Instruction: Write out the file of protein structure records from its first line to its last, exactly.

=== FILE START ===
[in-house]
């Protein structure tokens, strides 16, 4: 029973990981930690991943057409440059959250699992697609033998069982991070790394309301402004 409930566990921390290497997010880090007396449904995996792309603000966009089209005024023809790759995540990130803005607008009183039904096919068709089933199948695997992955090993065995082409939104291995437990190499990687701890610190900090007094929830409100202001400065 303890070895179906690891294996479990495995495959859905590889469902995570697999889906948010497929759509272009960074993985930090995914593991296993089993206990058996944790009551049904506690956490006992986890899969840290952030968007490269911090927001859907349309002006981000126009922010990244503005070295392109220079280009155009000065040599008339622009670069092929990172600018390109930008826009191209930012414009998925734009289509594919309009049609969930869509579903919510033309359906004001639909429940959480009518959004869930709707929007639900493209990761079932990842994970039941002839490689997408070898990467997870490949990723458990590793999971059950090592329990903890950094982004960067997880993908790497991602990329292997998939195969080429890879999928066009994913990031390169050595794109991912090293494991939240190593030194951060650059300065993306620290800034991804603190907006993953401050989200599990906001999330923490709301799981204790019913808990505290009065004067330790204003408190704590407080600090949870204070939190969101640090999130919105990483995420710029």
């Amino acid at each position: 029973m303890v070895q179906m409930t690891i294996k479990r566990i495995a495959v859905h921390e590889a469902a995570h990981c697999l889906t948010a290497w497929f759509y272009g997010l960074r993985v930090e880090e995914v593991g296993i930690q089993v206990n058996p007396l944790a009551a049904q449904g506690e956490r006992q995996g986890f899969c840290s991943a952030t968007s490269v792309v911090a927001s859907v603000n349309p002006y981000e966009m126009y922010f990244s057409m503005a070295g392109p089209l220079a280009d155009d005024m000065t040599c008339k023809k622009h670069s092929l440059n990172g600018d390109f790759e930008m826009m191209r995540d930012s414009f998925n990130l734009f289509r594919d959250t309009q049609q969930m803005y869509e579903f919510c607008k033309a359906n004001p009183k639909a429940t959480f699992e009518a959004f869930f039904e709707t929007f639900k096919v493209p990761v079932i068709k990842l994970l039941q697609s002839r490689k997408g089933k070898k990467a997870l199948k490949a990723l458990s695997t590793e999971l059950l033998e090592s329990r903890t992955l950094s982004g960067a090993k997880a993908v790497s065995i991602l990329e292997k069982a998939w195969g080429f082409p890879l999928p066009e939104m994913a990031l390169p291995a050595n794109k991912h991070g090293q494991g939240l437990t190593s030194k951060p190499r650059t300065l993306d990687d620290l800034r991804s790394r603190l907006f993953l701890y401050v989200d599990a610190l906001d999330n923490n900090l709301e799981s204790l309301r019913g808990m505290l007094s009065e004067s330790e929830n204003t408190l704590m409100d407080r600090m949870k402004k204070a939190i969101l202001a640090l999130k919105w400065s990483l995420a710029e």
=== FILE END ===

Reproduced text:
[in-house]
């Protein structure tokens, strides 16, 4: 029973990981930690991943057409440059959250699992697609033998069982991070790394309301402004 409930566990921390290497997010880090007396449904995996792309603000966009089209005024023809790759995540990130803005607008009183039904096919068709089933199948695997992955090993065995082409939104291995437990190499990687701890610190900090007094929830409100202001400065 303890070895179906690891294996479990495995495959859905590889469902995570697999889906948010497929759509272009960074993985930090995914593991296993089993206990058996944790009551049904506690956490006992986890899969840290952030968007490269911090927001859907349309002006981000126009922010990244503005070295392109220079280009155009000065040599008339622009670069092929990172600018390109930008826009191209930012414009998925734009289509594919309009049609969930869509579903919510033309359906004001639909429940959480009518959004869930709707929007639900493209990761079932990842994970039941002839490689997408070898990467997870490949990723458990590793999971059950090592329990903890950094982004960067997880993908790497991602990329292997998939195969080429890879999928066009994913990031390169050595794109991912090293494991939240190593030194951060650059300065993306620290800034991804603190907006993953401050989200599990906001999330923490709301799981204790019913808990505290009065004067330790204003408190704590407080600090949870204070939190969101640090999130919105990483995420710029």
């Amino acid at each position: 029973m303890v070895q179906m409930t690891i294996k479990r566990i495995a495959v859905h921390e590889a469902a995570h990981c697999l889906t948010a290497w497929f759509y272009g997010l960074r993985v930090e880090e995914v593991g296993i930690q089993v206990n058996p007396l944790a009551a049904q449904g506690e956490r006992q995996g986890f899969c840290s991943a952030t968007s490269v792309v911090a927001s859907v603000n349309p002006y981000e966009m126009y922010f990244s057409m503005a070295g392109p089209l220079a280009d155009d005024m000065t040599c008339k023809k622009h670069s092929l440059n990172g600018d390109f790759e930008m826009m191209r995540d930012s414009f998925n990130l734009f289509r594919d959250t309009q049609q969930m803005y869509e579903f919510c607008k033309a359906n004001p009183k639909a429940t959480f699992e009518a959004f869930f039904e709707t929007f639900k096919v493209p990761v079932i068709k990842l994970l039941q697609s002839r490689k997408g089933k070898k990467a997870l199948k490949a990723l458990s695997t590793e999971l059950l033998e090592s329990r903890t992955l950094s982004g960067a090993k997880a993908v790497s065995i991602l990329e292997k069982a998939w195969g080429f082409p890879l999928p066009e939104m994913a990031l390169p291995a050595n794109k991912h991070g090293q494991g939240l437990t190593s030194k951060p190499r650059t300065l993306d990687d620290l800034r991804s790394r603190l907006f993953l701890y401050v989200d599990a610190l906001d999330n923490n900090l709301e799981s204790l309301r019913g808990m505290l007094s009065e004067s330790e929830n204003t408190l704590m409100d407080r600090m949870k402004k204070a939190i969101l202001a640090l999130k919105w400065s990483l995420a710029e």